As we pointed out earlier, focus on the benefits to the user and remain honest. That way, you can improve your conversion rates while keeping your customers happy.

How You Can Implement FOMO Marketing Using Popup Maker

At this point, you may be wondering how to put everything we’ve been talking about into practice. As it turns out, popups are a smart way of applying FOMO marketing techniques to your site. The key lies in understanding what message you want to share, and who you want to see it.

We’re now going to show you how you can use the Popup Maker plugin to create popups that speak to your visitors’ FOMO. This will not only help them make better purchasing decisions, but it stands to increase your conversions as well.

We’ve already touched on some of the ways you can implement FOMO marketing, such as by running a limited-time offer or highlighting product scarcity. These are the ideas you’ll want to put into practice when creating your popups.

To see this in action, let’s consider some simple ways you can use FOMO and popups together. For example, you could offer a limited number of coupon codes. These can be given away to specific users on a first-come-first-served basis.

You can do this by using Popup Maker’s Advanced Targeting Conditions extension to specify which users you want to target. For instance, you could display your FOMO popup to everyone who accessed your site from Facebook, or to visitors from a specific region:

Popup Maker's Advanced Targeting Conditions extension

The popup could then be triggered using the Exit Intent extension if you want to show the offer when the user is considering leaving the site. This is a perfect opportunity to encourage those on the fence to reconsider and can help to minimize cart abandonment in the process.

Popup Maker's Exit Intent extensions

This is particularly useful in cases where the user is considering a purchase but isn’t quite ready to finalize it. If you introduce a good deal that they can only use right away, they’ll be more likely to give your product or service a chance.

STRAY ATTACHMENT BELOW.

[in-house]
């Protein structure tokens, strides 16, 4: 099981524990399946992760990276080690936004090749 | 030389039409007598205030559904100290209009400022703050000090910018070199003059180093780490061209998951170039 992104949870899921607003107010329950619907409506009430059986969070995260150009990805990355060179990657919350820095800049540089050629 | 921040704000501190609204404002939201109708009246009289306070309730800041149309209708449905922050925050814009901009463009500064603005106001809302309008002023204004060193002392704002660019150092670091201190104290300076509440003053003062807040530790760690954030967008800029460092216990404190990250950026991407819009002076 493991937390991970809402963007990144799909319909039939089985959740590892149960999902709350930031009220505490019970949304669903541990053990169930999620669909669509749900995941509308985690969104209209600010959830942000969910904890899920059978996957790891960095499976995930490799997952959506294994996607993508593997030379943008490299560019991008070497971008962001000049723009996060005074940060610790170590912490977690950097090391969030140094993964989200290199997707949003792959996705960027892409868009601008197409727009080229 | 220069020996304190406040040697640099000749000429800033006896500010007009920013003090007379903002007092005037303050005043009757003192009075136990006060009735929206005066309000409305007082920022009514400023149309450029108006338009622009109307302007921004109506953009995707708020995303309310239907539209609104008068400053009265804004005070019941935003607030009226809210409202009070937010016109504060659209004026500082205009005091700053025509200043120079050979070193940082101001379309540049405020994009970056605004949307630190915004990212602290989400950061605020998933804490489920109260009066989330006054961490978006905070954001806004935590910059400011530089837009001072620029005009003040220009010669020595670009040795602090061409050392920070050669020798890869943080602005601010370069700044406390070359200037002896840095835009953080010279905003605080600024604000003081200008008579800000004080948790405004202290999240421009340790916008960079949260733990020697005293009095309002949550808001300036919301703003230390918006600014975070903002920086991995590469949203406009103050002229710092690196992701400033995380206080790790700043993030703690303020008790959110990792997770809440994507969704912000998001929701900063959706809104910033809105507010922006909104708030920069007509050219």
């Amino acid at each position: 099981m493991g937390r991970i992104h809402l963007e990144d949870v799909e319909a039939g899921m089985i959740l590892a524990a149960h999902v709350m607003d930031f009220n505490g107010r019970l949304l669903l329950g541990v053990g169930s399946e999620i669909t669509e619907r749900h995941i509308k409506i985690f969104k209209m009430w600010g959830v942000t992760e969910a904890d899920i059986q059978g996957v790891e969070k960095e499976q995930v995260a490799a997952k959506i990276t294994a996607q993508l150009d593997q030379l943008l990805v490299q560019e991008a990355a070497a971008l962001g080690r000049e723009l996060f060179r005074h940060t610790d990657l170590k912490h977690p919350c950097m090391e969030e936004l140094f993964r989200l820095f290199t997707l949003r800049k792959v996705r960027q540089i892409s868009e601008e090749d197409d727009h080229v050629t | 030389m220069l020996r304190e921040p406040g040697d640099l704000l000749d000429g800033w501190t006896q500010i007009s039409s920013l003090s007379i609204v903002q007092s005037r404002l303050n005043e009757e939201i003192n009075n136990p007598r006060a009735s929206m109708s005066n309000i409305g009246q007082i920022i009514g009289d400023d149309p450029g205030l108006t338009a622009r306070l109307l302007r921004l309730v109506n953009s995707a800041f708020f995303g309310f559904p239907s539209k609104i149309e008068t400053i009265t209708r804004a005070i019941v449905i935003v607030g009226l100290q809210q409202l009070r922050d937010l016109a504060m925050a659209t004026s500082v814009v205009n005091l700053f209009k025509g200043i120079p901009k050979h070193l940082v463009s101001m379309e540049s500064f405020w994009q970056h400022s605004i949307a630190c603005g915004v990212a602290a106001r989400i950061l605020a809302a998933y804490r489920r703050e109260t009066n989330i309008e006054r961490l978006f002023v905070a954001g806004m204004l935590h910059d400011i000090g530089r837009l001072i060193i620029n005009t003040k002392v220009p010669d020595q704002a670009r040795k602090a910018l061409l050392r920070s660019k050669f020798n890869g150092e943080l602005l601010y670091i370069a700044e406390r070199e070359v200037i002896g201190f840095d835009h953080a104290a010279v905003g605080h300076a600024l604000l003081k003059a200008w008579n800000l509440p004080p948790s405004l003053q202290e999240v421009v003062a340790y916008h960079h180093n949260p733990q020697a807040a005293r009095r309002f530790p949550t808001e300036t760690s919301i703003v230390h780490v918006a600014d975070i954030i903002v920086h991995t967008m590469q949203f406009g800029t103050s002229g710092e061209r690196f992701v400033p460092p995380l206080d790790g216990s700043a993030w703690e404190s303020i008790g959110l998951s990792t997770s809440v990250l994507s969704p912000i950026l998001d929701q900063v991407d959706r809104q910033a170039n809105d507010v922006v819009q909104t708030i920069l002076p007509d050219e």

Alternatively, you could combine your targeting conditions with the Scroll Triggered Popups extension, in order to display the popup at a specific place on your site. This gives you total control over when the popup appears, so you can present it to maximize the FOMO appeal:

Popup Maker's Scroll Triggered Popups extension

After all, the fact that the user has scrolled down the page indicates that they’re interested in your site. This makes them more likely to consider your offer.

Finally, you could also use this extension to present an offer that’s relevant to the section of your site that a visitor is currently viewing. Going back to our example with the coupon codes, you could display the popup after they have scrolled down to read more about a specific product, indicating that they are considering a purchase.

These are just a few methods you can use, but they should give you an idea of what’s possible. By putting your knowledge of FOMO marketing into practice, you can easily create engaging and conversion-driving popups that both you and your users will appreciate!

Conclusion

Nobody wants to miss out on a good deal or be too late to buy a product before it runs out. This is why the Fear of Missing Out (FOMO) is such a powerful motivator when it comes to our purchasing decisions. As a marketer, you can leverage this feeling to your advantage – as long as you do so ethically.

In this article, we’ve discussed how you can implement trustworthy FOMO strategies into your popups using Popup Maker. For example, we’ve shown how you can use the Exit Intent, Advanced Targeting Conditions, and Scroll Triggered Popups extensions to highlight an offer that is exclusive to specific visitors.

Do you have any questions about FOMO marketing techniques, or how Popup Maker can help? Let us know in the comments section below!

Image credit: Pixabay.

John is a blogging addict, WordPress fanatic, and a staff writer for WordCandy.co.